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UT professor wins MacArthur Foundation Fellowship for work on 'Cancer Pen'

Livia Schiavinato Eberlin helped invent the MasSpec Pen, a device that helps doctors identify cancerous tissue on patients.

AUSTIN — Known for her work in helping create a device that helps doctors identify cancer in patients, a University of Texas chemistry professor has been awarded a prestigious MacArthur Foundation Fellowship.

Sometimes called the "genius award," Livia Schiavinato Eberlin wins a no-strings-attached, five-year fellowship, which amounts to $625,000 for each recipient.

“I feel extremely honored and humbled because this is a very special fellowship that recognizes people for their talent and creativity, not for a specific project or their past work,” Eberlin said. “They trust your work has and will continue to impact society and I am so thankful for that.”


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The MacArthur Foundation chooses talented individuals every year, who they believe have exhibited originality and dedication to their creative pursuits.

“Dr. Eberlin’s research places her at the vanguard of a worldwide effort to fight cancer,” said Gregory Fenves, president of UT Austin. “Her brilliant research has resulted in new technology that can lead to more accurate diagnoses and more effective treatment for patients. As a young scientist, Dr. Eberlin has already accomplished much, and we look forward to more discoveries in her future. It’s truly an honor to have her as a member of the UT faculty.”

Using a method called mass spectrometry, Eberlin helped develop a tool called the MasSpec Pen, which enables a surgeon to rapidly differentiate cancerous tissue from healthy tissue in a surgical setting. Not only does it help doctors keep from removing unnecessary tissue, but it also helps clinicians diagnose disease and choose the most effective treatment option for patients.

“From early in her career, Dr. Eberlin has inspired a great many people through her ability to apply cutting-edge scientific thinking to real-world challenges, including explorations of safer, more effective treatment for cancer,” said Paul Goldbart, dean of the College of Natural Sciences. “We are tremendously proud of her and of the ways in which she demonstrates our campus motto: ‘What starts here changes the world.’”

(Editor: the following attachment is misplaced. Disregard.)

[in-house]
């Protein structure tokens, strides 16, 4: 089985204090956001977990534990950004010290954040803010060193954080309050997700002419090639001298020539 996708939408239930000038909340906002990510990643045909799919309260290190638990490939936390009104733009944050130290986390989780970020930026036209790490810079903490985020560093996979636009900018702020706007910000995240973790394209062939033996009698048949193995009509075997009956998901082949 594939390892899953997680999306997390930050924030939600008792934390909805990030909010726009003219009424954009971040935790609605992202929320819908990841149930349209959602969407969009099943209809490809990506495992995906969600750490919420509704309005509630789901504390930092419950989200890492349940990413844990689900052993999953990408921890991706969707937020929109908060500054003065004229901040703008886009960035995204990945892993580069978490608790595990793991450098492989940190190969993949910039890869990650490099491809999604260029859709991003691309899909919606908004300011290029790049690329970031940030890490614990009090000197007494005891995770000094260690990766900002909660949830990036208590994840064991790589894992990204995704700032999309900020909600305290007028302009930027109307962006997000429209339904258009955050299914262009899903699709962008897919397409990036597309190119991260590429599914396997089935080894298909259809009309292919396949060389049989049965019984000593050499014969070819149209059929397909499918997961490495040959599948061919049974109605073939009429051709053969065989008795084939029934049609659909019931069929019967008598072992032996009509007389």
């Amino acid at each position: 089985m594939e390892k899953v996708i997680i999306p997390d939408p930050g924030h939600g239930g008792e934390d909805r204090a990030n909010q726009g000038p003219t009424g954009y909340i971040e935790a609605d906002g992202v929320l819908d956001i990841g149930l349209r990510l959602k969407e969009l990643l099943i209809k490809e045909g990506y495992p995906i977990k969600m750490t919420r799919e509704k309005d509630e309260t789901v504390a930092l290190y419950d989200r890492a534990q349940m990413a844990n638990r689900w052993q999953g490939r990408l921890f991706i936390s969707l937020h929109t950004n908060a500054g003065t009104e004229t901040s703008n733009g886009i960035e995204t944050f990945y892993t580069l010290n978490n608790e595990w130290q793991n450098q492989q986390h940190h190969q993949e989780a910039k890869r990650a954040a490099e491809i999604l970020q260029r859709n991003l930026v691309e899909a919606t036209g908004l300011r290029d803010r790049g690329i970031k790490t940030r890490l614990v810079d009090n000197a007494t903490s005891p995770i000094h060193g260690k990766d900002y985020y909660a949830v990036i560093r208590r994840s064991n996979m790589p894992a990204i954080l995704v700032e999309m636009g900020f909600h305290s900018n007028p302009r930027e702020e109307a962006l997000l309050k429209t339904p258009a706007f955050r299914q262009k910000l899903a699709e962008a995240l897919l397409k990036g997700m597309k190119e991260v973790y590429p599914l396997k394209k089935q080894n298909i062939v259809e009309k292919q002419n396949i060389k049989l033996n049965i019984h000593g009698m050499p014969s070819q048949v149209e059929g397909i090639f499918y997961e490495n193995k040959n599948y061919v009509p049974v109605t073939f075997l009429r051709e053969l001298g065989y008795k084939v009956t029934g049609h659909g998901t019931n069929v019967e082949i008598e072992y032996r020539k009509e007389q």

Eberlin and her team have also applied mass spectrometry imaging to identify biomarkers associated with different types of cancers. The team has discovered unique fingerprint for specific types of cancers, which in turn may help provide the tools clinicians need to help them make better treatment choices.

She received a Bachelor of Science in 2007 from the Universidade Estadual de Campinas in Brazil, and a Ph.D. in 2012 from Purdue University. She was a postdoctoral fellow at Stanford University from 2012 to 2015, before joining the faculty of The University of Texas at Austin in 2016.

Eberlin is the first UT Austin staff member to receive a MacArthur fellowship this century. Six others have also received the honor:

  • David Hillis (Integrative Biology, 1999)
  • Nancy Moran (Integrative Biology, 1997)
  • Nora C. England (Linguistics, 1993)
  • Philip Uri Treisman (Mathematics, 1992)
  • Thomas G. Palaima (Classics, 1985)
  • Karen K. Uhlenbeck (Mathematics, 1983)

The professor's other accomplishments include:

  • She was cited on the “30 under 30” list by Forbes magazine.
  • She was named a “Science Super Hero” by the Discovery Channel.
  • She received the L’Oréal USA For Women in Science Fellowship.
  • The MasSpec Pen won an Interactive Innovation Award at this year’s South by Southwest Conference.
  • A fictional cancer-detecting pen based on the MasSpec Pen was featured earlier this year on ABC's “Grey’s Anatomy.” Eberlin consulted with writers on how the device works.